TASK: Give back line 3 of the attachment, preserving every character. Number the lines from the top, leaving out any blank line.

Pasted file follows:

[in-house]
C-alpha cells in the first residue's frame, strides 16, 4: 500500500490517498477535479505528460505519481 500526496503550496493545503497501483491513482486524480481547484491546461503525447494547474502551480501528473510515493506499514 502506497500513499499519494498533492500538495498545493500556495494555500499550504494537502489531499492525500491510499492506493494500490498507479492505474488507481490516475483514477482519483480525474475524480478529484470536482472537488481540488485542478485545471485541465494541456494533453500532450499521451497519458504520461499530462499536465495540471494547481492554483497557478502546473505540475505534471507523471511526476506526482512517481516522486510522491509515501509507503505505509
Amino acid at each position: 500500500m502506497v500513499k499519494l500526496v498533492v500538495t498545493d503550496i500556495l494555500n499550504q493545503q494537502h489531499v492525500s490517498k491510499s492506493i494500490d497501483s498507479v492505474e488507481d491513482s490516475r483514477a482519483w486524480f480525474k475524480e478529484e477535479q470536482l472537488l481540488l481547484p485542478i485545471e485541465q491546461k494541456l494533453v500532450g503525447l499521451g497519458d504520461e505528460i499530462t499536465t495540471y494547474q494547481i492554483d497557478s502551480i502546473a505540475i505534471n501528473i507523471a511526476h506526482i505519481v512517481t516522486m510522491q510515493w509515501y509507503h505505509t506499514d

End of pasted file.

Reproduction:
Amino acid at each position: 500500500m502506497v500513499k499519494l500526496v498533492v500538495t498545493d503550496i500556495l494555500n499550504q493545503q494537502h489531499v492525500s490517498k491510499s492506493i494500490d497501483s498507479v492505474e488507481d491513482s490516475r483514477a482519483w486524480f480525474k475524480e478529484e477535479q470536482l472537488l481540488l481547484p485542478i485545471e485541465q491546461k494541456l494533453v500532450g503525447l499521451g497519458d504520461e505528460i499530462t499536465t495540471y494547474q494547481i492554483d497557478s502551480i502546473a505540475i505534471n501528473i507523471a511526476h506526482i505519481v512517481t516522486m510522491q510515493w509515501y509507503h505505509t506499514d